Wednesday, August 22, 2007

Cheese Please


Yet another friend was leaving the office and I decided one of his last meals should not be in the canteen.

So I treated him to lunch at the Southern Minorities restaurant down the block from our office.

We originally picked light dishes -- diced tofu with tomatoes and green peppers; and beans stir-fried with small potatoes. And for a dash of spice, we each had a small bowl of dan dan mian, noodles in a spicy broth with peanuts.

But we picked one of the most deadliest desserts on the caloric scale -- deep-fried goat cheese.

Six lightly deep-fried slabs of cheese were served with a small dish of sweetened condensed milk.

I took one piece, dipped it in the thick, creamy sauce. And once I bit into it, it was actually two thin slabs of cheese with dessicated coconut inside. It was such a delightful surprise, combining two different textures in each bite.

My friend, a cheese fan, was in absolute heaven, throwing his intention of eating more healthy out the window. He even ate four pieces, as I was done after two.

And in the afternoon I could still feel those two slabs of deep-fried goat cheese settling nicely in my stomach.

After work, I went for a swim in a vain attempt to work off the dessert!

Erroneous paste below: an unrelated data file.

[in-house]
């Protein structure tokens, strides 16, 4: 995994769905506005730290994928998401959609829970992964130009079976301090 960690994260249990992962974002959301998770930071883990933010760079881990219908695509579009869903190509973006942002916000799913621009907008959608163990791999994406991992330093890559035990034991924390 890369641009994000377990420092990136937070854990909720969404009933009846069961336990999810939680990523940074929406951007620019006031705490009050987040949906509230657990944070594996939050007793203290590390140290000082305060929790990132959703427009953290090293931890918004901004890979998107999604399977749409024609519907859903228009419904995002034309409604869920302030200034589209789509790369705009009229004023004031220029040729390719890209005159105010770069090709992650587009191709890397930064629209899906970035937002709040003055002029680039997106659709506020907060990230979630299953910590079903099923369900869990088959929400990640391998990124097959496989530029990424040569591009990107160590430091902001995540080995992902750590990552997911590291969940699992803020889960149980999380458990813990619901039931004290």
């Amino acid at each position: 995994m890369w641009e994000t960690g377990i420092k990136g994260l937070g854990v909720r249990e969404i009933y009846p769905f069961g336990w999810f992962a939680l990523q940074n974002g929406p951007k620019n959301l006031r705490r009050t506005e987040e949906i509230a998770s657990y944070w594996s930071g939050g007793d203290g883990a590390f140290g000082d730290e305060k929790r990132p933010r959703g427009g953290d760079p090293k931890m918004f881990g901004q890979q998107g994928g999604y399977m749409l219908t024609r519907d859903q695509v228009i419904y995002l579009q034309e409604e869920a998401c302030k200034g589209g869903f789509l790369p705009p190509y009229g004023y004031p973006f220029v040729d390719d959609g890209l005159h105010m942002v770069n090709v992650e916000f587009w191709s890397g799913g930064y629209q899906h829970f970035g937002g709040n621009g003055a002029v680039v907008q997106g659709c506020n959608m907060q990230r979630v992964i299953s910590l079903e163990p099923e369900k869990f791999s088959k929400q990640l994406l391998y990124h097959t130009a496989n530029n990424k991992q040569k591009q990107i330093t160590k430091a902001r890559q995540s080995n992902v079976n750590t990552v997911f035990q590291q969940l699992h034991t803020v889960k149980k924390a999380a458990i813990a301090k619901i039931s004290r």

4 comments:

Larry said...

I must say that it's not usual for Chinese to eat cheese as it is not part of their diet. On the other hand, I suppose it's the young generation that has taken a liking to cheese.

ks said...

in northern and northwest china goat and lamb are staple diet. goat cheese is quite popular. but how do you fry cheese? the temperature in boiling oil is so high the cheese would melt, would it?

Anita said...

that sounds absolutely delicious, though i would be in a food coma afterwards.

Jason said...

It's possible to deep fry anything. In the U.S., they deep fry chocolate bars even. The trick is to chill it beforehand and not let it fry for too long. If you par-cook the food beforehand, then the frying part doesn't have to be that long, leaving the interior relatively cool and intact.